Two large-scale approved developments in Wexford are appealed to An Bord Pleanála

An image of the proposed Crosstown development.

An image of the Dairy Fields development now under appeal.

thumbnail: An image of the proposed Crosstown development.
thumbnail: An image of the Dairy Fields development now under appeal.
Maria PepperWexford People

Appeals have been lodged with An Bord Pleanála against the recent granting of planning permission by Wexford County Council for two large residential developments of over 400 housing units on the far side of Wexford Bridge at Crosstown and Ferrybank.

Several local residents have submitted appeals against the proposed construction by a Dublin-based company of 222 homes, a creche and two retail units at Crosstown with An Bord Pleanála due to give a determination by June 29.

Dronoe Ltd, with a registered address in Lucan, was given the go-ahead to build the development of houses, duplexes and apartments on an 18-acre site owned by the well-known Wexford solicitor Liam Hipwell and James McGillycuddy, director of Ferrybank Enterprises Ltd, who gave their consent for the planning application.

More than 20 submissions were made by local residents during the initial planning process, most of them expressing concern about the density of the proposed scheme being out of character with existing patterns of development; persistent flooding on the site during rainfall; inadequacy of the existing sewerage system; the impact of additional traffic on Wexford Bridge and the R741 road as well as funerals going to Crosstown cemetery, and the destruction of hedgerows and wildlife habitats.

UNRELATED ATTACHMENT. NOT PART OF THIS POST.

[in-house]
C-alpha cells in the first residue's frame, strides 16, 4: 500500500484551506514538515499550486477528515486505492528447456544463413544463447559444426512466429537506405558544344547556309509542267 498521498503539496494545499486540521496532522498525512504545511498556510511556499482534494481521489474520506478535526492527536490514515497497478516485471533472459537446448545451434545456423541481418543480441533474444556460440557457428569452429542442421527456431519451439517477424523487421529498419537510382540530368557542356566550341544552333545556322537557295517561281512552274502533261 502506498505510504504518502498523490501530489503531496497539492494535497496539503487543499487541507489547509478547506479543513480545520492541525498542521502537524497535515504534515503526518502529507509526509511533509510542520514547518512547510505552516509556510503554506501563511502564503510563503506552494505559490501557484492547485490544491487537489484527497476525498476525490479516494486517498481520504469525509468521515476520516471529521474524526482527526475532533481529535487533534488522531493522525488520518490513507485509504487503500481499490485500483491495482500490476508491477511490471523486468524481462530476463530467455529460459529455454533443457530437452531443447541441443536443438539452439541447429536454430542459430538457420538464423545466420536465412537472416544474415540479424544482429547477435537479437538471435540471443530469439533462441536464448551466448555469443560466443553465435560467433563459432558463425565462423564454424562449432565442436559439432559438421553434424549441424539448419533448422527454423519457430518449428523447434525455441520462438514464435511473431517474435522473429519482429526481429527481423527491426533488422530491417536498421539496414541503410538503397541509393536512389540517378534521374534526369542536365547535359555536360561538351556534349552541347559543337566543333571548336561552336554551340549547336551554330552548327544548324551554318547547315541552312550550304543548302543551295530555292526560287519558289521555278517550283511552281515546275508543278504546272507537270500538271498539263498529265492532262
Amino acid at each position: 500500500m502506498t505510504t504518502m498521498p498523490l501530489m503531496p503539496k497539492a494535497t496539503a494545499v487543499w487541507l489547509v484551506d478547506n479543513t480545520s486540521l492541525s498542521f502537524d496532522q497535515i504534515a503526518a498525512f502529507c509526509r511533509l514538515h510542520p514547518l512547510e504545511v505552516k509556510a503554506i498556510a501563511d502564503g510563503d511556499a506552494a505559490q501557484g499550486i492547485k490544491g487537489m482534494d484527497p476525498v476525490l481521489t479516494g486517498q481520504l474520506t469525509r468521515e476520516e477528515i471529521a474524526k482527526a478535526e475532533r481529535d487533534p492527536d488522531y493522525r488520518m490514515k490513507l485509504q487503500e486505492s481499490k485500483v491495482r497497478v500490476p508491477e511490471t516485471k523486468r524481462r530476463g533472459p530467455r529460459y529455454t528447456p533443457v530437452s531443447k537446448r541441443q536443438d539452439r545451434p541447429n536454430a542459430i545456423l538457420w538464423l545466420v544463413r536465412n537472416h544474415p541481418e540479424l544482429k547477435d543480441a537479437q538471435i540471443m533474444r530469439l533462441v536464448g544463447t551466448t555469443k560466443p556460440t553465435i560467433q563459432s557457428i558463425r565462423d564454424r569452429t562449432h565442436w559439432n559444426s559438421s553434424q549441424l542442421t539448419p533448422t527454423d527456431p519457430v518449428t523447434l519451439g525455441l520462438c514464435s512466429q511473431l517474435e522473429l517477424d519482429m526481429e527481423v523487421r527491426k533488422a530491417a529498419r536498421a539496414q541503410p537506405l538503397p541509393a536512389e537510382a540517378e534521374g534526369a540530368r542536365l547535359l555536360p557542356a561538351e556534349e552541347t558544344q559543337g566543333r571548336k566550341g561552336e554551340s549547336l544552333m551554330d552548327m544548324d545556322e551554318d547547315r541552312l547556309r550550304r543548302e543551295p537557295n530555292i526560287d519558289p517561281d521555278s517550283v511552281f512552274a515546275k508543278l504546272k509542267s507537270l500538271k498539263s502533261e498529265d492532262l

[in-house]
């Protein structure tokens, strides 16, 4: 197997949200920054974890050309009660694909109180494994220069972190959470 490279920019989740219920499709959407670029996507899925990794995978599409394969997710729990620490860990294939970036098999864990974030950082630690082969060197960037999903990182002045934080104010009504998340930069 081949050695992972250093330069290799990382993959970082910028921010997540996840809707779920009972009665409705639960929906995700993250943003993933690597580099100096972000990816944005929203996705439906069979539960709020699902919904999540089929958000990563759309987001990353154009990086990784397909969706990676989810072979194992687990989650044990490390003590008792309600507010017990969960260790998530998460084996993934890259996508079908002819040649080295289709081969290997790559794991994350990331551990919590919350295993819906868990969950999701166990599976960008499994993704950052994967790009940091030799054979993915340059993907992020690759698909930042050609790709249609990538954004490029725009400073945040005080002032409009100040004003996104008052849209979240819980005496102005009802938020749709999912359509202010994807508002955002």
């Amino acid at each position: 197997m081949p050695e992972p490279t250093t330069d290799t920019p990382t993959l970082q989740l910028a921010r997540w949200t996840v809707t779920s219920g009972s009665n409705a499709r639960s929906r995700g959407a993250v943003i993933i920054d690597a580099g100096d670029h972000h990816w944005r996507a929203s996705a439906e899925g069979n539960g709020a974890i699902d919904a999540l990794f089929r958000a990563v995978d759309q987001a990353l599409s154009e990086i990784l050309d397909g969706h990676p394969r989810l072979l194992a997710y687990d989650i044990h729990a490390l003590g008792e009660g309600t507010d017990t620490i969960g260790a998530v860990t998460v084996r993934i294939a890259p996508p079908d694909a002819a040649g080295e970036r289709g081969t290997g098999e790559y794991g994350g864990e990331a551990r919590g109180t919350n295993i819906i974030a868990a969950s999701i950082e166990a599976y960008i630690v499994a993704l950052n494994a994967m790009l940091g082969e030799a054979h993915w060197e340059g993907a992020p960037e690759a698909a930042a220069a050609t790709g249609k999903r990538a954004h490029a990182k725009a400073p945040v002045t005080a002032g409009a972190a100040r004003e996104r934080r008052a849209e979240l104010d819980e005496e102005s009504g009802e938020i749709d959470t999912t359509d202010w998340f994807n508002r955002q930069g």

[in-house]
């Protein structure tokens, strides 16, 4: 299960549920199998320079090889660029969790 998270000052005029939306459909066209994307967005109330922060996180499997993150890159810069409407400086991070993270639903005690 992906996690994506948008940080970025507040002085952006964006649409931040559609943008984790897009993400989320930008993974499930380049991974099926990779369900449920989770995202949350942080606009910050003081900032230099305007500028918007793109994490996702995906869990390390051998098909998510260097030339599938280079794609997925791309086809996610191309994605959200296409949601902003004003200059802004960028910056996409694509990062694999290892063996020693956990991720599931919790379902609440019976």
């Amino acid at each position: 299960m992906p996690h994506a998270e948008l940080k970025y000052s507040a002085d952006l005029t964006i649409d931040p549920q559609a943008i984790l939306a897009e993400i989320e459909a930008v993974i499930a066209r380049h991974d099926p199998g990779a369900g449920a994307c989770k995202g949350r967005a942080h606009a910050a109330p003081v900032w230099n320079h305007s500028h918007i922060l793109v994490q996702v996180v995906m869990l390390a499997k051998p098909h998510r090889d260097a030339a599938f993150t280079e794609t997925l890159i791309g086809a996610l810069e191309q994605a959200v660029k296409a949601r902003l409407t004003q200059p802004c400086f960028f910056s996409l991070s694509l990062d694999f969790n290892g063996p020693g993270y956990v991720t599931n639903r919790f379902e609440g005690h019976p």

But a senior planning official said proposed development would contribute positively to the area while delivering key objectives of the County Development plan 2022 – 2028.

Meanwhile, the local authority’s recent decision to grant approval to Wexford Harbour Developments, with an address in County Limerick,  to build a Large-scale Residential Development (LRD) of 191 houses and apartments, a creche and a public coastal park at nearby Tincone on land owned by the the St John of God Sisters in an area known as the Dairy Fields, has also been appealed.

Local residents had objected to the project on grounds which included its proximity to a designated area of conservation and natural heritage, the danger of a detrimental impact on wildlife habitats, the proposed multi-storey apartment block not being in keeping with the character of the area and an increase in traffic congestion. They also said that there was no notice of an application  for a licence to carry out foreshore work.

But after considering the application, planners were of the view that it would not seriously injured the amenity of the area and would be in accordance with proper planning and sustainable development.

The lands  had previously been earmarked as a potential site for a new IT Carlow Campus but difficulties arose about the location being a special area of conservation and concerns about added traffic on Wexford Bridge.

It was proposed that approximately 38 of the residential units at Ferrybank would be made available to Wexford County Council or an Approved Housing Body for social housing.